Originally Posted by lhowemt
While risks are evaluated from a population wide basis, individual use should be person specific. I hear of no other problems associated with other antibiotics, and this wouldn't be the first wonder drug "later" found to cause problems. Sure, this is anecdotal, but that is no reason to discount avoiding one drug if other options exist. You might consider widening your pool of people to avoid it with, such as family with hisotry and other existing tendon/joint issues (such as RA). Honestly I get so tired of the pro-cipro mantra, sometimes it seems like there is a huge conspiracy to protect it and utterly disregard people's concerns. It reminds me of Vioxx. I think this does more harm than good for the use of the drug. When drugs get pulled from the market those people that have no other options lose that drug as an option.
90 days isn't enough to look at either, with my mother it was after a couple of doses over perhaps a year? I don't recall the exact time frame (and now she is gone). She was also over 65, and I think the warning specifically recommends avoiding Cipro of senior people due to potential tendon issues. Drugs are so complicated, we each respond differently. We need to be our own advocate.
While I will agree that a lot of factors should and need to be considered when prescribing any medication to anyone, one thing that is often overlooked is what we are actually trying to accomplish by giving out said antibiotic to the person in question. Each hospital and region should have their own antibiogram to help guide and tailor treatment for suspected pathogens, which when combined with the patient's medical history will help us prescribe the right agent.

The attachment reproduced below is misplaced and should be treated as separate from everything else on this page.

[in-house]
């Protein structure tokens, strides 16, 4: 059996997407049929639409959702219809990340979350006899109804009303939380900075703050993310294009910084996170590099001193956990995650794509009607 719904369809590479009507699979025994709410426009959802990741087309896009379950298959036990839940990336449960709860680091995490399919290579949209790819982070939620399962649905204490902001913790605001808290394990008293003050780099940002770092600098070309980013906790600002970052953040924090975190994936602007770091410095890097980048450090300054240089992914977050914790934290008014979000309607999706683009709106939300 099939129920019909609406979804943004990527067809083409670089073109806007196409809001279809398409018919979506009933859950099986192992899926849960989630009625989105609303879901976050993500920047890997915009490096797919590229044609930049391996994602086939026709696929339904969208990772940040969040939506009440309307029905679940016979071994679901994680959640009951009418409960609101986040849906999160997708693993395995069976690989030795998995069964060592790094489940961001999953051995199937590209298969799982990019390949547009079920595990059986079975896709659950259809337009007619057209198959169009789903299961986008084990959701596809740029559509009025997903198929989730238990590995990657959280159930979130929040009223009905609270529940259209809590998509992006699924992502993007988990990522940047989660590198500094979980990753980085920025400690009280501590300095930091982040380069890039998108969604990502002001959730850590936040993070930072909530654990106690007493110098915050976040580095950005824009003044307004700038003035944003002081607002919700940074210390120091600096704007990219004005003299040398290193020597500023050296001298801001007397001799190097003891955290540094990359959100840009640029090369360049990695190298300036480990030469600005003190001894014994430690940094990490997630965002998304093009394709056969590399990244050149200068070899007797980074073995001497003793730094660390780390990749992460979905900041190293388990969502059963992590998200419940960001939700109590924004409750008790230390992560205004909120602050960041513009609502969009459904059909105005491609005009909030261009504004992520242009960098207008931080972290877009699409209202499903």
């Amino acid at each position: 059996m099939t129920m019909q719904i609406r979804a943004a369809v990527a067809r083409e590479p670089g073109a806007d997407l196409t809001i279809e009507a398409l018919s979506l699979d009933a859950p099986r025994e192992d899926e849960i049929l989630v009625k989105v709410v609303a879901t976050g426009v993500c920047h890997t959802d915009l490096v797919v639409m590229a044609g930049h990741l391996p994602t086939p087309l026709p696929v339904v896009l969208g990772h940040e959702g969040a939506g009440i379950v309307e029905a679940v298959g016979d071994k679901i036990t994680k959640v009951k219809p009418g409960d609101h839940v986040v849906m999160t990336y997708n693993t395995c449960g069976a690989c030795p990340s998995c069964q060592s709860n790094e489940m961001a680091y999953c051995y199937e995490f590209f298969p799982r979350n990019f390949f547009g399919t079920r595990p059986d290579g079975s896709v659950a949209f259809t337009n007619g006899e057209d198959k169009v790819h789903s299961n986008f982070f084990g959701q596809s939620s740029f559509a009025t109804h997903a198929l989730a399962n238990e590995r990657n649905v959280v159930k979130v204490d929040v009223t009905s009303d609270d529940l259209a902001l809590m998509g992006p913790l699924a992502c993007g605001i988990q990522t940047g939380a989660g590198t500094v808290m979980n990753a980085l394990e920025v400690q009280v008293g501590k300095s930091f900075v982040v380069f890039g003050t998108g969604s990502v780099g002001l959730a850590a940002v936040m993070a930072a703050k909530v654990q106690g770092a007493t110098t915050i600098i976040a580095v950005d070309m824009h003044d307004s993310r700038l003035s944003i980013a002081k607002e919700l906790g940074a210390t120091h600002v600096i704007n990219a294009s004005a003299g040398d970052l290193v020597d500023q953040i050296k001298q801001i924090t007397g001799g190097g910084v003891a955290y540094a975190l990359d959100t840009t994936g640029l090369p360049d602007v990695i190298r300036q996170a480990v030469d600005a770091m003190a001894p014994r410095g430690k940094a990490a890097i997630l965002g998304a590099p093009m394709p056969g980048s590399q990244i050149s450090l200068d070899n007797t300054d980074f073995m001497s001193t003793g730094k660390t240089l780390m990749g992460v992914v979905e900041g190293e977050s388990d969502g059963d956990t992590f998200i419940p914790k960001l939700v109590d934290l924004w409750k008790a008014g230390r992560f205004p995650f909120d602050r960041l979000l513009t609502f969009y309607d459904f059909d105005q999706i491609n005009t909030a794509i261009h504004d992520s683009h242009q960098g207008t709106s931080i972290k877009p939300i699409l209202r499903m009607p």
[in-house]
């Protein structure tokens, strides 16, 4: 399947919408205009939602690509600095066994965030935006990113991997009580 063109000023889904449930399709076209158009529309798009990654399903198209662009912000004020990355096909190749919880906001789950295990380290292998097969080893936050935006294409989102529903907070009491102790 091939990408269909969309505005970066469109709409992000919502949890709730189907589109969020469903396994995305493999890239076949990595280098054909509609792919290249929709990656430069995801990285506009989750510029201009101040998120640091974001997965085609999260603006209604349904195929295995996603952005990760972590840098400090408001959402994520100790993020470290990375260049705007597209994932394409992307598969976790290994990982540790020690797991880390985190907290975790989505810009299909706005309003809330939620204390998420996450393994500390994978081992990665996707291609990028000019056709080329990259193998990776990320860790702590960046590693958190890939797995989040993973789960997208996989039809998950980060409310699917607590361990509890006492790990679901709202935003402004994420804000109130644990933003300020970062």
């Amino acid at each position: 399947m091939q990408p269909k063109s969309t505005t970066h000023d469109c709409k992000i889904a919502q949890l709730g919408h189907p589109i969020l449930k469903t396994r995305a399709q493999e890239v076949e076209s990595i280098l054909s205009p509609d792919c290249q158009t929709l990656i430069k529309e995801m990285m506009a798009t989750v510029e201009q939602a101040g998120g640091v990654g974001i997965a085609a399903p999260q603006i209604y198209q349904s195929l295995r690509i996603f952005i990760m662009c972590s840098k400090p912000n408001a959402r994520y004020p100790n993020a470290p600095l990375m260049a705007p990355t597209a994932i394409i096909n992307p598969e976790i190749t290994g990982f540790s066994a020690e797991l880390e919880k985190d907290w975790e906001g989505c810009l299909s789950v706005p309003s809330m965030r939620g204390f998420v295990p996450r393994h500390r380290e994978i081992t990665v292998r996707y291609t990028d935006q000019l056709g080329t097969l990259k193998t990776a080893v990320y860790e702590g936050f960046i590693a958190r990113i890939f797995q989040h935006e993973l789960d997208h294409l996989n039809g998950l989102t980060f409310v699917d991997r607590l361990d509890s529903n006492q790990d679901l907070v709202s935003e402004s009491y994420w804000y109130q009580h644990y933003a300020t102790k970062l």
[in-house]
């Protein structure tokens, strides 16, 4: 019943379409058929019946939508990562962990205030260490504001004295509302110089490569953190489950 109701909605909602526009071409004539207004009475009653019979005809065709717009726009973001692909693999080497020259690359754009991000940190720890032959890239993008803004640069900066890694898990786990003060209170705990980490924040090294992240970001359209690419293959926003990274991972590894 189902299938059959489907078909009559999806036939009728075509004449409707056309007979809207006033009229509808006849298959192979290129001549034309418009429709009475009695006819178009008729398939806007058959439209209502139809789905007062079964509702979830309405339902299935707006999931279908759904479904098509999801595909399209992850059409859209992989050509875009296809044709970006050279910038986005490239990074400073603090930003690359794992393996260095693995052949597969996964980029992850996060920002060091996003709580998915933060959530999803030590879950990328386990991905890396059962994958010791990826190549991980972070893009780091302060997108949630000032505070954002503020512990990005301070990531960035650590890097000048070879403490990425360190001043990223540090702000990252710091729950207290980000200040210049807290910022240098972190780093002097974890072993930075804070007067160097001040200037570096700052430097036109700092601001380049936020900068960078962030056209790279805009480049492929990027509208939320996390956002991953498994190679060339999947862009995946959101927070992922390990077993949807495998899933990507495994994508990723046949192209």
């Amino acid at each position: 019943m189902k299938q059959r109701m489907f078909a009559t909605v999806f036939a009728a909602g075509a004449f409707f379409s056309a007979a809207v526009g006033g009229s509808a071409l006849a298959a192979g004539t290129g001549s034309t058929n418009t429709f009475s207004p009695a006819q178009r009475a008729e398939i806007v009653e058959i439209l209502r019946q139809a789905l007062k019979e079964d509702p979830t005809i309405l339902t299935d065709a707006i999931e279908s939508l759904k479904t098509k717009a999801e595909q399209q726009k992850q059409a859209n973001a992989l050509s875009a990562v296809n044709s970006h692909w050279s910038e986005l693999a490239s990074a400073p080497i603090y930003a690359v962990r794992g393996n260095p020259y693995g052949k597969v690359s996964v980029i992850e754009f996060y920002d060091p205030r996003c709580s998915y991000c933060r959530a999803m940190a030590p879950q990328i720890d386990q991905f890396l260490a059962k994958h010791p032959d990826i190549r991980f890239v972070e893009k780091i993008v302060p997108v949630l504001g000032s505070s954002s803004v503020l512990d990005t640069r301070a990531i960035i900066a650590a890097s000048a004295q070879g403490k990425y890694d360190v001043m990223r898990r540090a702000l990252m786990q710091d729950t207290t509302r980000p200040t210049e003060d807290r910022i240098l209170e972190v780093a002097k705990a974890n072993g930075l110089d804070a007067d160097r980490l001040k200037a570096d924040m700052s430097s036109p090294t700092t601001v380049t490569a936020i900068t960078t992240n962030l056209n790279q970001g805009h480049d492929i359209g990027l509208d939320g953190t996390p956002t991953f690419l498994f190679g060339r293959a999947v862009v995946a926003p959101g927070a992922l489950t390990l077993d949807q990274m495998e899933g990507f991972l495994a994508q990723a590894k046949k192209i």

For example, we have a large percentage of females over the age of 65 that are growing extended beta lactamase resistant E. coli, pseudomonas, and, Enterobacter in their urine. When I'm prescribing an antibiotic for one of them to go home on for their UTI, I may be doing so with a fluoroquinolone in hopes of covering them against some of the more exotic bugs out there, which our micro lab has shown our bugs to be susceptible to. Nothing is more frustrating than sending a 70 year who is perfectly stable home with a UTI, only to have her come back in 48 hours fulminately septic, altered, and sent to the ICU b/c we prescribed something with less coverage.
Everything has their pluses and minuses. Fluoroquinolones are not on the list of drugs to avoid in the elderly (unless they have other problems, medications, etc that make them a higher risk). Macrobid is contraindicated. Amox, augmentin, etc have limited use and come with very common side effects. Bactrim has one of the worst side effect profiles of any antibiotic. What's left?